Teams work: trust in supply chain partnerships underscores strategies for an ever-competitive pro dealer environment at the 2002 NLBMDA Conference

Teams work: trust in supply chain partnerships underscores strategies for an ever-competitive pro dealer environment at the 2002 NLBMDA Conference – Pro Watch

Chris Wood

Pat Bennett, vice president of sales for Ace Hardware Canada and former vice president of operations at The Home Depot, brought an industry insider’s warning to the National Lumber and Building Material Dealers Association’s (NLBMDA) 86th Annual Meeting, held October 10 through 12 in Chicago. “[The] Home Depot is as predatory as they come,” Bennett told more than 220 pro dealers, federated association executives, builders, and vendors in his keynote address. “They want your business and they’ll stop at nothing to get it.” According to Bennett, contractor sales at The Home Depot currently makes up approximately 13 to 14 percent of the company’s annual take nationwide and is a market share that the Atlanta-based retailer is focusing on heavily. “The contractor business is the business [The] Home Depot is after,” Bennett said. “They want pro dealers to have the tract builders and the bad credit risks.”

Far from sobering news, the reminder of the big box threat to pro suppliers had attendees keyed up and energized for the three-day conference that included presentations on mold liability, yard safety, fleet management, installed sales, and supply chain management.

“We need to engage in out-of-the-box thinking and examine the entire methodology of getting materials to a customer,” said outgoing NLBMDA chairman Michael Fritz, president of Greenfield, Mass.-based Rugg Lumber. Fritz, who will be succeeded as chairman by Rick Baumgarten, president of Lee Lumber in Chicago, cited the vertical integration and customer service outreach of Round Rock, Tex.-based Dell Computer as the types of progressive business initiatives the LBM industry could take notice of. “The industry needs to standardize,” Fritz said. “We have to be working more upstream and trusting partners and technology.”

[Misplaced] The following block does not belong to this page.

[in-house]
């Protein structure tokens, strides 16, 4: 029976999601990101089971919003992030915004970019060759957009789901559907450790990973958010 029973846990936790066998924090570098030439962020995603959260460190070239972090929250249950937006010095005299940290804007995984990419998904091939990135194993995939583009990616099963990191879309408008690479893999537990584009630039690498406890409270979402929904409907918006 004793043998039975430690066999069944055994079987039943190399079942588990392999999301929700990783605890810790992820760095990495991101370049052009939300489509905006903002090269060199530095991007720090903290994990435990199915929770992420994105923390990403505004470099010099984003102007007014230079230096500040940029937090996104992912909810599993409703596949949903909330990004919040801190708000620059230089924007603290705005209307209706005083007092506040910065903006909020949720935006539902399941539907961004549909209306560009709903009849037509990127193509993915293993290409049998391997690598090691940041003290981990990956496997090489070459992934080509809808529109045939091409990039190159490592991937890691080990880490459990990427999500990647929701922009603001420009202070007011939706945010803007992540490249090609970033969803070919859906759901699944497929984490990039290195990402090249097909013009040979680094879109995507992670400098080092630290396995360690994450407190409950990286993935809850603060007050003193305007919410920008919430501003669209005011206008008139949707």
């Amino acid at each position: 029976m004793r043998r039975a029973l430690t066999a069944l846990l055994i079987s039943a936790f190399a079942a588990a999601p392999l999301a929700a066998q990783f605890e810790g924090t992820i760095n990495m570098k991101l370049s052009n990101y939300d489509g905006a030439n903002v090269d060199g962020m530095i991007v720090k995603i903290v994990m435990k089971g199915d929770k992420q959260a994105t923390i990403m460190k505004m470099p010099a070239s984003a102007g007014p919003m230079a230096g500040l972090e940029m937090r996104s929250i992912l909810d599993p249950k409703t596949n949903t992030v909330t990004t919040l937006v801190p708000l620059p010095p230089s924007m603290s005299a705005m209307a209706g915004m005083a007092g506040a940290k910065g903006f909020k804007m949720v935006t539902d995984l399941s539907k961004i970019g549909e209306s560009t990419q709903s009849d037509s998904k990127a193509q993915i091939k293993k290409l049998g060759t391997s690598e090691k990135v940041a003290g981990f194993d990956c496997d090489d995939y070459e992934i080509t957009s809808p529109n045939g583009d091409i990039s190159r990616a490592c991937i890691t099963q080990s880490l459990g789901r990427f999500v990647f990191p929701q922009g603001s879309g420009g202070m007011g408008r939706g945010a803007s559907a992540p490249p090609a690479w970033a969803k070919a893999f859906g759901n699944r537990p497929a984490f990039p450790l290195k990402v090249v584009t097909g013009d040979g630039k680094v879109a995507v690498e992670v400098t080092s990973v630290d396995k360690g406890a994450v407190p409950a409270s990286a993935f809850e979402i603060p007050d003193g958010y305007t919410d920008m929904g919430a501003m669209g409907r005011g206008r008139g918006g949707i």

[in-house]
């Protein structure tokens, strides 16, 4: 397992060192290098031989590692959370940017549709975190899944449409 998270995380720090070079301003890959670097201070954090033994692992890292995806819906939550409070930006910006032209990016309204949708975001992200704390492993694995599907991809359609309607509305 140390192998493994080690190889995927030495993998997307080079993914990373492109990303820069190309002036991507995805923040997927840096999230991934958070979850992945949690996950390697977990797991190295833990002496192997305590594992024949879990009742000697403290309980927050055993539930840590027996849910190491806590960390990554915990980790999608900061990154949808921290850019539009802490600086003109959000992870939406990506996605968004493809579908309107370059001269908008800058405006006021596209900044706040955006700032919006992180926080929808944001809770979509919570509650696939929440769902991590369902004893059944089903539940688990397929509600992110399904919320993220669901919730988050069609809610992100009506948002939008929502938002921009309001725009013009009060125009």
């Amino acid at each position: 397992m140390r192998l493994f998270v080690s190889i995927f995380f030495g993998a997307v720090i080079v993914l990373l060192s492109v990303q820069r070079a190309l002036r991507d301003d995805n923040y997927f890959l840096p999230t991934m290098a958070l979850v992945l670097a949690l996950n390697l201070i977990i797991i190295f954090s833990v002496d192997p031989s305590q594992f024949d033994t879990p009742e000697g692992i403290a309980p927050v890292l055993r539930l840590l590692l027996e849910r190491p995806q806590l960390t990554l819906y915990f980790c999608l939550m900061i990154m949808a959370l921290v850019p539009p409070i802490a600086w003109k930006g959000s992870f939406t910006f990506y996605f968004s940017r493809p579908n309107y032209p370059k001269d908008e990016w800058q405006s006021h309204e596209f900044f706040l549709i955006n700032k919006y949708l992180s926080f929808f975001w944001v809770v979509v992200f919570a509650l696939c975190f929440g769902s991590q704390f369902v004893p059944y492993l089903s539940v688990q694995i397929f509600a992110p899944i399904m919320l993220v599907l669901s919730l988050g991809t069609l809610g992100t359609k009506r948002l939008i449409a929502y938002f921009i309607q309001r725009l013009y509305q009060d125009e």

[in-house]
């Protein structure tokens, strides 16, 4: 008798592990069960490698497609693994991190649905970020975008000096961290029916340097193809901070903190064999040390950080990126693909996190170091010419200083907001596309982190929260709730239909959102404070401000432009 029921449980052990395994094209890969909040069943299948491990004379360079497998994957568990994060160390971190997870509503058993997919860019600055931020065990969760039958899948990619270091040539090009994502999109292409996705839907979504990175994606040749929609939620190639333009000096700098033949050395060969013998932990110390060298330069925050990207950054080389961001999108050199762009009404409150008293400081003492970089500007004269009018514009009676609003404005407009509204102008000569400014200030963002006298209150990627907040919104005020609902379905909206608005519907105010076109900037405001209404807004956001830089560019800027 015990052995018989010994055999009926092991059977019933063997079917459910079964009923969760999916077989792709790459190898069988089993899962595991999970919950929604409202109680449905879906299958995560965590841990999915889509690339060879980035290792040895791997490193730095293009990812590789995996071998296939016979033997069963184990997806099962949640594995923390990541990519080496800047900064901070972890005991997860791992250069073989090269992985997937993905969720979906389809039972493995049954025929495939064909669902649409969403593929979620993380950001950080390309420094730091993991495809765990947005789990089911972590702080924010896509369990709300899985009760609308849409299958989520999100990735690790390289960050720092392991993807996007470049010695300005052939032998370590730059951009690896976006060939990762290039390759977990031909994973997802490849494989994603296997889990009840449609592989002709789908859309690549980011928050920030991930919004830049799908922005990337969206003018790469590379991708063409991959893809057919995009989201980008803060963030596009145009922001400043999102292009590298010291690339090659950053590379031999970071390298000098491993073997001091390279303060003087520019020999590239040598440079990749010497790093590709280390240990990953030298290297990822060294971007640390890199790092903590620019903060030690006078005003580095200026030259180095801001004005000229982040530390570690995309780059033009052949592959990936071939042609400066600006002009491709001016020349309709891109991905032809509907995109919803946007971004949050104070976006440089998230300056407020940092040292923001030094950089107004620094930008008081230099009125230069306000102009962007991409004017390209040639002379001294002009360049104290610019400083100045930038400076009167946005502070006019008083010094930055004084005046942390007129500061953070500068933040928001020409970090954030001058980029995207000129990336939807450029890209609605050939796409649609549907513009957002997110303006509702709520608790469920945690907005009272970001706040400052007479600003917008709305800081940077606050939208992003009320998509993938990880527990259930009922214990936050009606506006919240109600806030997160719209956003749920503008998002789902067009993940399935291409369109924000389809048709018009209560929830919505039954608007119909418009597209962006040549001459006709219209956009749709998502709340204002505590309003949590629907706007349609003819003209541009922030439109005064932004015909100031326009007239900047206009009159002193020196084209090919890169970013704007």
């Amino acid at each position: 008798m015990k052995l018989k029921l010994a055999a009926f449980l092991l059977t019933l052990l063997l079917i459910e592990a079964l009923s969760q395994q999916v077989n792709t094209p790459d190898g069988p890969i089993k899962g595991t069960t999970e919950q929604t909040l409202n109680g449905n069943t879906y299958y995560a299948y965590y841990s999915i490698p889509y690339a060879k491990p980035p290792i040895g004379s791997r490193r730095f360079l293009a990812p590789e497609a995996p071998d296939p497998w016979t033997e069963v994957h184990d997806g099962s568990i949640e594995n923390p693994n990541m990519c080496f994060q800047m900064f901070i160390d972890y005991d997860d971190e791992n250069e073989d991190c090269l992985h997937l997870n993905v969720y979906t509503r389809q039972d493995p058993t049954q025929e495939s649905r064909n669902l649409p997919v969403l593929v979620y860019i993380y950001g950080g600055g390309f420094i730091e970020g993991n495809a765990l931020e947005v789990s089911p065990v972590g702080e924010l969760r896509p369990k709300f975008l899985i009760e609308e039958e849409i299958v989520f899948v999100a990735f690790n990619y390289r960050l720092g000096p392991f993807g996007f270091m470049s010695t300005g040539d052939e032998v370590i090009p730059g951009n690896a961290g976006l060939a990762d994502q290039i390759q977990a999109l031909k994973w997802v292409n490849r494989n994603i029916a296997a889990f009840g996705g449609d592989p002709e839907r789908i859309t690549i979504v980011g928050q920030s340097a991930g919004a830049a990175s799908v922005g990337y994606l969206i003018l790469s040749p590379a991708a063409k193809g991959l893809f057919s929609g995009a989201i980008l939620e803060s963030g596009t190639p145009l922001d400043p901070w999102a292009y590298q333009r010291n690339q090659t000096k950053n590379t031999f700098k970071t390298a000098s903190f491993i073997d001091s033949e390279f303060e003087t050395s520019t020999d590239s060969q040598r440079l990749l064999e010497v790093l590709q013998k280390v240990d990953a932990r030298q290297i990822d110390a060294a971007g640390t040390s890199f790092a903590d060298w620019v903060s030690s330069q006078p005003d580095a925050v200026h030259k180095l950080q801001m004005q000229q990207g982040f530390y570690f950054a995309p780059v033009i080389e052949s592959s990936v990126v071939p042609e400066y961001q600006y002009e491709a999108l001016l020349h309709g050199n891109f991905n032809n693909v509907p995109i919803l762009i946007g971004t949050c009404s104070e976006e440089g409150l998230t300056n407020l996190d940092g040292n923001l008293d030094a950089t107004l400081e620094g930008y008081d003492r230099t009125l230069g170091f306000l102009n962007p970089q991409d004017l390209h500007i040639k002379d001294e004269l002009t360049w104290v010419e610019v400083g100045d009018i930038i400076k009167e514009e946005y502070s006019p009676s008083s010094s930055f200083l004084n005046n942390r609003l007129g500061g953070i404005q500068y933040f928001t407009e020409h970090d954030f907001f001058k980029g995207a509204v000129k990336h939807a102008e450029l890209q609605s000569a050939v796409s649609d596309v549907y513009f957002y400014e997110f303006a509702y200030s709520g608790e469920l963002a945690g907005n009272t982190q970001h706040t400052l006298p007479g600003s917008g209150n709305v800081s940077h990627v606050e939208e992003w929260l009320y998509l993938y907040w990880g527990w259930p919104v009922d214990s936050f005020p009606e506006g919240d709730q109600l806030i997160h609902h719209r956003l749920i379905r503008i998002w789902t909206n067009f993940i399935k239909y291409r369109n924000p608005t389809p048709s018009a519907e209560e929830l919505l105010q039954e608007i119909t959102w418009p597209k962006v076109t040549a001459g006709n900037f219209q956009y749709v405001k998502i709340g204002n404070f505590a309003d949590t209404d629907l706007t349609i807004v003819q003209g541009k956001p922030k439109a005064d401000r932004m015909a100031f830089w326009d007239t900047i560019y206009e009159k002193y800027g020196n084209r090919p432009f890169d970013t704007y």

As a manufacturer representative on the supply chain panel discussion, Weyerhaeuser’s David Still echoed Fritz’s comments. Still, vice president and general manager of the Federal Way, Wash.-based company, emphasized that partnering brings more to the table for vendors and dealers alike. “[Execution] is the right stuff at the right place at the right time, no more, no less, everytime,” Still said. “[With partnering], you’re not a single location anymore–you have all the assets of all your partners.”

For those dealers ready to partner up, now might be just as good a time as ever. The national housing picture still looks very good, despite localized pockets where the market economy has slowed. In a housing forecast presentation, Dr. Stanley Duobinis, assistant staff vice president and director of forecasting for the NAHB in Washington, D.C., reassured conference attendees that rumors of a housing bubble were a product of rampant speculation, and that single-family and multifamily markets are expected to remain strong through 2004.

During the conference, annual awards were presented to Daytona Beach, Fla.-based Dunn Lumber and Hyattsville, Md.-based Peoples Supply Co. for excellence in human resources. Lima, Ohio-based Fidelity Builders Supply; Ro-Mac Lumber and Supply of Leesburg, Fla.; and Jay, N.Y.-based Ward Lumber also were recognized for their HR initiatives.

COPYRIGHT 2002 Hanley-Wood, Inc.

COPYRIGHT 2003 Gale Group